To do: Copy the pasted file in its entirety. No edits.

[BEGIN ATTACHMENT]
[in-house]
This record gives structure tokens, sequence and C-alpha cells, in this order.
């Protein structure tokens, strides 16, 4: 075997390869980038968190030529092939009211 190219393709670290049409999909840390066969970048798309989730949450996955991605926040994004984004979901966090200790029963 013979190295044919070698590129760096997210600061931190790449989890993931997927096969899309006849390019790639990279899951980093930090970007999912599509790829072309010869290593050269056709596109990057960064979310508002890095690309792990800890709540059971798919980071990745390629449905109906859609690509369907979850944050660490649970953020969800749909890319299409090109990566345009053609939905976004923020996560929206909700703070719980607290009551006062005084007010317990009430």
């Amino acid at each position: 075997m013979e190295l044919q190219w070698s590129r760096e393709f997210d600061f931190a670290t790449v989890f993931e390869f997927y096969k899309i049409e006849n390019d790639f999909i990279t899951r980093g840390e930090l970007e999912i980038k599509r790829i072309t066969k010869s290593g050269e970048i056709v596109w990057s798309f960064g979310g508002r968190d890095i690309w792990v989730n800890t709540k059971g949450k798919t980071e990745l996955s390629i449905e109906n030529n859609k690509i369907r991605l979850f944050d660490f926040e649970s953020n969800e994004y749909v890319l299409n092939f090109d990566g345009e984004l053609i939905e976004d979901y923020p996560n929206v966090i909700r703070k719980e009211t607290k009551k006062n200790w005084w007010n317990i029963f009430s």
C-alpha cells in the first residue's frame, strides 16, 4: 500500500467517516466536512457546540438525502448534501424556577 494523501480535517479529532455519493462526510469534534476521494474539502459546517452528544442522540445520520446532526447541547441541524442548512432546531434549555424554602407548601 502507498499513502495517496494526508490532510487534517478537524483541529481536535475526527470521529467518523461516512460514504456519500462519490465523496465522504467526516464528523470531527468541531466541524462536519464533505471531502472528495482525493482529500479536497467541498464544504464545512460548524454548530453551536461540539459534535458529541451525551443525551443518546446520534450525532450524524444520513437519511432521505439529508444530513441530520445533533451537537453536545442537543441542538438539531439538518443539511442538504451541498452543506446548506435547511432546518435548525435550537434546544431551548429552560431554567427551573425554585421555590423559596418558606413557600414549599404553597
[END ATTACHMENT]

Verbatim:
[in-house]
This record gives structure tokens, sequence and C-alpha cells, in this order.
């Protein structure tokens, strides 16, 4: 075997390869980038968190030529092939009211 190219393709670290049409999909840390066969970048798309989730949450996955991605926040994004984004979901966090200790029963 013979190295044919070698590129760096997210600061931190790449989890993931997927096969899309006849390019790639990279899951980093930090970007999912599509790829072309010869290593050269056709596109990057960064979310508002890095690309792990800890709540059971798919980071990745390629449905109906859609690509369907979850944050660490649970953020969800749909890319299409090109990566345009053609939905976004923020996560929206909700703070719980607290009551006062005084007010317990009430």
């Amino acid at each position: 075997m013979e190295l044919q190219w070698s590129r760096e393709f997210d600061f931190a670290t790449v989890f993931e390869f997927y096969k899309i049409e006849n390019d790639f999909i990279t899951r980093g840390e930090l970007e999912i980038k599509r790829i072309t066969k010869s290593g050269e970048i056709v596109w990057s798309f960064g979310g508002r968190d890095i690309w792990v989730n800890t709540k059971g949450k798919t980071e990745l996955s390629i449905e109906n030529n859609k690509i369907r991605l979850f944050d660490f926040e649970s953020n969800e994004y749909v890319l299409n092939f090109d990566g345009e984004l053609i939905e976004d979901y923020p996560n929206v966090i909700r703070k719980e009211t607290k009551k006062n200790w005084w007010n317990i029963f009430s």
C-alpha cells in the first residue's frame, strides 16, 4: 500500500467517516466536512457546540438525502448534501424556577 494523501480535517479529532455519493462526510469534534476521494474539502459546517452528544442522540445520520446532526447541547441541524442548512432546531434549555424554602407548601 502507498499513502495517496494526508490532510487534517478537524483541529481536535475526527470521529467518523461516512460514504456519500462519490465523496465522504467526516464528523470531527468541531466541524462536519464533505471531502472528495482525493482529500479536497467541498464544504464545512460548524454548530453551536461540539459534535458529541451525551443525551443518546446520534450525532450524524444520513437519511432521505439529508444530513441530520445533533451537537453536545442537543441542538438539531439538518443539511442538504451541498452543506446548506435547511432546518435548525435550537434546544431551548429552560431554567427551573425554585421555590423559596418558606413557600414549599404553597